Between Cienaga and Barranquilla there is a thin strip of land that separates a large lagoon (Ciénaga Grande de Santa Marta) and the Caribbean Sea. It’s so narrow that I could see both bodies of water as I rode way down the highway between the two cities. On either side, there was barrio after barrio of small homes, mostly defined by the limits of the water and land. This is Pueblo Viejo. It is a town that is deeply connected to the water, where most men make their living by fishing, either in the lagoon or ocean. Most women are homemakers, but others take the 45-minute bus ride into Santa Marta to work at a hotel or restaurant for the tourist industry there. The people here are no doubt poor, and they are strong. I was able to visit several different neighborhoods within the town and was an unexpected – and welcome – guest in many homes. Since I was traveling with Medical Ministry International during their eye project in Ciénaga, my local guide and I would stop and ask the first person we saw if there were people in the neighborhood with eye issues. Inevitably doors opened. We met people who did not know we were in town, who had already been to the clinic or had come last year, or who just wanted to meet us and tell us their story.

Luis, 70, used to be a fisherman.  Now he buys large fish from other fishermen and sells the cleaned fish at the indoor market in Tasajeras.  He says that the lifestyle is much easier and prefers it to long days out on the water.

Luis, 70, used to be a fisherman. Now he buys large fish from other fishermen and sells the cleaned fish at the indoor market in Tasajeras. He says that the lifestyle is much easier and prefers it to long days out on the water.

Much of life happens on the front porches, where people relax and friends and family gather for meals and visits.

Much of life happens on the front porches, where people relax and friends and family gather for meals and visits.

Ana, left, watches over her 10-year old daughter.  She lives in Barrio San Vicente with several of her 12 children (between 5 and 27 years old), daughters-in-law and grandchildren.

Ana, left, watches over her 10-year old daughter. She lives in Barrio San Vicente with several of her 12 children (between 5 and 27 years old), daughters-in-law and grandchildren.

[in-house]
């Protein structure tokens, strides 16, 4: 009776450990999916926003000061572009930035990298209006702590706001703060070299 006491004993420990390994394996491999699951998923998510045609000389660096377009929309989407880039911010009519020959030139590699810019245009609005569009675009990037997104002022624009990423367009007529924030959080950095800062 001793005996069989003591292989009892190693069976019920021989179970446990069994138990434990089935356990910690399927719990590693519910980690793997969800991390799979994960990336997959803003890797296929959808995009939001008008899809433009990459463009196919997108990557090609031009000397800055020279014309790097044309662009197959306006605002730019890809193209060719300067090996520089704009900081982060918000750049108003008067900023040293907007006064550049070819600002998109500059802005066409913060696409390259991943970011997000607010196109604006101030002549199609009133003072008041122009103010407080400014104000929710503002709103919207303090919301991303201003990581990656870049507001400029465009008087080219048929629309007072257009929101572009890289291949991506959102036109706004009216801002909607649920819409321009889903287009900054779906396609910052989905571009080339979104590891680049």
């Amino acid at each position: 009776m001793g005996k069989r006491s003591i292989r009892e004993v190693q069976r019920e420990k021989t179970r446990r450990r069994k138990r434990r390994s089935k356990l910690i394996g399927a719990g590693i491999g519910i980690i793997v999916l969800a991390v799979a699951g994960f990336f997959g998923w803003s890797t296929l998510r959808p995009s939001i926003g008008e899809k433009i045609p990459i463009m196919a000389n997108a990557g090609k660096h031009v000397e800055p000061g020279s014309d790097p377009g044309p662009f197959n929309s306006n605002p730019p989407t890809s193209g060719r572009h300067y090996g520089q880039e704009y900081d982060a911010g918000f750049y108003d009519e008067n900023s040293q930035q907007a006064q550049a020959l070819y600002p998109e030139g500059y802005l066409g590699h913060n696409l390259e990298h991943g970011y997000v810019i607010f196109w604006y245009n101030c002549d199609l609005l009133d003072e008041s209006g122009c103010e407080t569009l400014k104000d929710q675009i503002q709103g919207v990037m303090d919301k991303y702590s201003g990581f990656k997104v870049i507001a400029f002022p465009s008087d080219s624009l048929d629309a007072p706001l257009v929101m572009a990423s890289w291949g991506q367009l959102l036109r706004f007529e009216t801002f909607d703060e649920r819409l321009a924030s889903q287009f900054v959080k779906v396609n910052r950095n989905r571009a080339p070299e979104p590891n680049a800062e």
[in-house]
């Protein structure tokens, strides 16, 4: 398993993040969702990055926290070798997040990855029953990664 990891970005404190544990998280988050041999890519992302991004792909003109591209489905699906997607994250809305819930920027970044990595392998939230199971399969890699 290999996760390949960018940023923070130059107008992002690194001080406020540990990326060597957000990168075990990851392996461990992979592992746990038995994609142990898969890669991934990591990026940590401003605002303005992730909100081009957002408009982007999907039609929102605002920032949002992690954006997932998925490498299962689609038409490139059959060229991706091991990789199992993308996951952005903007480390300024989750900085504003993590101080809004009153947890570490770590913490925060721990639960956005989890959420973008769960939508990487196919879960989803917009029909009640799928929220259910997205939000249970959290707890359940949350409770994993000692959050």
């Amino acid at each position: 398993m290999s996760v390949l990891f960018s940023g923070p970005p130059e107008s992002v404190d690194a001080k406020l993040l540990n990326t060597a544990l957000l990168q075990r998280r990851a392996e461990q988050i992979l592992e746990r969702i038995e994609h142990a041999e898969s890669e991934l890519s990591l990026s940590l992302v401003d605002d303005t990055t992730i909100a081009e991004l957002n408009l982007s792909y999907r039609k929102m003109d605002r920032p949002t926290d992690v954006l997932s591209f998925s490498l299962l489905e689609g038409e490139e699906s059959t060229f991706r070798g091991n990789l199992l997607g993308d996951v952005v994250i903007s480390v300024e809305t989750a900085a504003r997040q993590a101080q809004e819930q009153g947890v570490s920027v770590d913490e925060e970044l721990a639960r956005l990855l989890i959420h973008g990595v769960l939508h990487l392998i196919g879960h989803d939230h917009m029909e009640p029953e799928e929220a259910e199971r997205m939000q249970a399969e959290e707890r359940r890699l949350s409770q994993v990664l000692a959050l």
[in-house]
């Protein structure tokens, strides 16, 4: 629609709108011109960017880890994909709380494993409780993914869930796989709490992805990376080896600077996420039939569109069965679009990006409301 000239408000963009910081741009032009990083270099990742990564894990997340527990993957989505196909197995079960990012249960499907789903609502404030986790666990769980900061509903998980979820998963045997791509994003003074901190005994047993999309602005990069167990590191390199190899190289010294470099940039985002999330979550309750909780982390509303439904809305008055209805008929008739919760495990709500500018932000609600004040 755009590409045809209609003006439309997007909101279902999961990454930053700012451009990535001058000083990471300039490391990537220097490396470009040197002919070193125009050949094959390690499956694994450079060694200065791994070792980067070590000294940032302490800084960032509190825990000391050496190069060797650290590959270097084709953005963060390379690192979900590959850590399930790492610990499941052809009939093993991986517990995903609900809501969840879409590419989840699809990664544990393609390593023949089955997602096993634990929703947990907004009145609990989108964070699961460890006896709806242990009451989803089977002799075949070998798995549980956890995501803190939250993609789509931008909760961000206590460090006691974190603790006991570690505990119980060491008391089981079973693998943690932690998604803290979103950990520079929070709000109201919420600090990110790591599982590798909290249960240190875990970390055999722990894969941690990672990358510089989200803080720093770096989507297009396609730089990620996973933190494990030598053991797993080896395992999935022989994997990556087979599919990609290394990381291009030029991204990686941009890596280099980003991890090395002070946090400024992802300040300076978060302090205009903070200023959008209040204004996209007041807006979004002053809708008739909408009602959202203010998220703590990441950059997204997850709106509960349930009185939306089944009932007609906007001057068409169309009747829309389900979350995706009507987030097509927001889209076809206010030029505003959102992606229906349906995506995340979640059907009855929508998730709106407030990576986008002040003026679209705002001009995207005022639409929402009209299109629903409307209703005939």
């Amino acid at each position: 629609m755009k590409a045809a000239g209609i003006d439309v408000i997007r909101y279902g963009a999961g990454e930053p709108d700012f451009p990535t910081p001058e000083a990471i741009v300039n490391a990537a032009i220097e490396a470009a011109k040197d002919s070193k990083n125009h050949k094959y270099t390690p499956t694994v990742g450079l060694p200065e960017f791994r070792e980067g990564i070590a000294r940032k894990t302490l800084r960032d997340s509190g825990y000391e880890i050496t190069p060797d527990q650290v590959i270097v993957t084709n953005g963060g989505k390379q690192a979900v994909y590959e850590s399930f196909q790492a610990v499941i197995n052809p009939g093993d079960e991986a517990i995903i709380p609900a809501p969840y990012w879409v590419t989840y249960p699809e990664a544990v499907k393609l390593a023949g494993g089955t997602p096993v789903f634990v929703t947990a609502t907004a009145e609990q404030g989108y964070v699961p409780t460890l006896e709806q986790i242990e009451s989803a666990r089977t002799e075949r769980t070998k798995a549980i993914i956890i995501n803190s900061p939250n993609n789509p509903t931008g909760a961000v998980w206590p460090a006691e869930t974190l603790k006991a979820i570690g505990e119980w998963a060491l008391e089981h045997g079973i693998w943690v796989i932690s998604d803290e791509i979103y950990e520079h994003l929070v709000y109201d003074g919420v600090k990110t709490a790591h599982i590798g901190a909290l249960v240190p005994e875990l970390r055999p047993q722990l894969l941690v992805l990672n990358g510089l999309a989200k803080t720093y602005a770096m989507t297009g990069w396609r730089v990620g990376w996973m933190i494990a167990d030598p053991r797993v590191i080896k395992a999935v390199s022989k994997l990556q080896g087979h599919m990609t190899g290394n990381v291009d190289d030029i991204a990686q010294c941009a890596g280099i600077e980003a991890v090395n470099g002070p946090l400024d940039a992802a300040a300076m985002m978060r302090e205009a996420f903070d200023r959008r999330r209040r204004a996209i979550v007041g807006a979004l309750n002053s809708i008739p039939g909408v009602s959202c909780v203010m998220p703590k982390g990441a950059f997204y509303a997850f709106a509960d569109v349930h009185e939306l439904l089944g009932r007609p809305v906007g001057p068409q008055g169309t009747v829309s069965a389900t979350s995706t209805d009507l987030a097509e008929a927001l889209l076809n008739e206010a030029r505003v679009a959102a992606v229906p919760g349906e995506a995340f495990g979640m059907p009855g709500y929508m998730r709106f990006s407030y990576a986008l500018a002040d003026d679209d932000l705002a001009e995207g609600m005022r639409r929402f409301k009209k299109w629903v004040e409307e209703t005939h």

The first barrio I visited was that of San Vicente, which was established in 2004 as a refuge for people who had been displaced from their homes from the violence that ravaged parts of the country in the early 2000’s. Most of the homes in this neighborhood were made of wood, and there were probably not any walls that did not let light through them. As I walked down a dirt road into the barrio, I couldn’t help but notice how brightly painted some of the homes, something that I would later note in every neighborhood I visited. One house was even wrapped completely in wrapping paper. It was what I took as an expression of pride in their homes, manifested in brightly painted walls, lace curtains, or ornate paper decorations. The colors and decor extended to the home interiors but found their limits there. Behind the homes, backyards with walkways that connected homes from different streets, revealed stagnant water, piecemeal walls, barren dirt, and discarded trash.

Lace curtains add bits of beauty to an otherwise impoverished setting in this home in the No Estrés barrio.

Lace curtains add bits of beauty to a home in the No Estrés barrio.

Carolina Melendrez walks toward her home in Barrio San Vicente.  Approximately 120 families sought refuge in this neighborhood when it was established in 2004.

Carolina Melendrez walks toward her home in Barrio San Vicente. Approximately 120 families sought refuge in this neighborhood when it was established in 2004.

Outside the Melendrez home in San Vicente, several neighborhood children congregated to see what we were doing in the area, including this protective brother with his little sister.

Outside the Melendrez home in San Vicente, several neighborhood children congregated to see what we were doing in the area, including this protective brother with his little sister.

Carolina Melendrez (right) and her friends were like teenage girls from many parts of the world – in love with the camera.  They proudly modeled as they showed me Carolina’s backyard.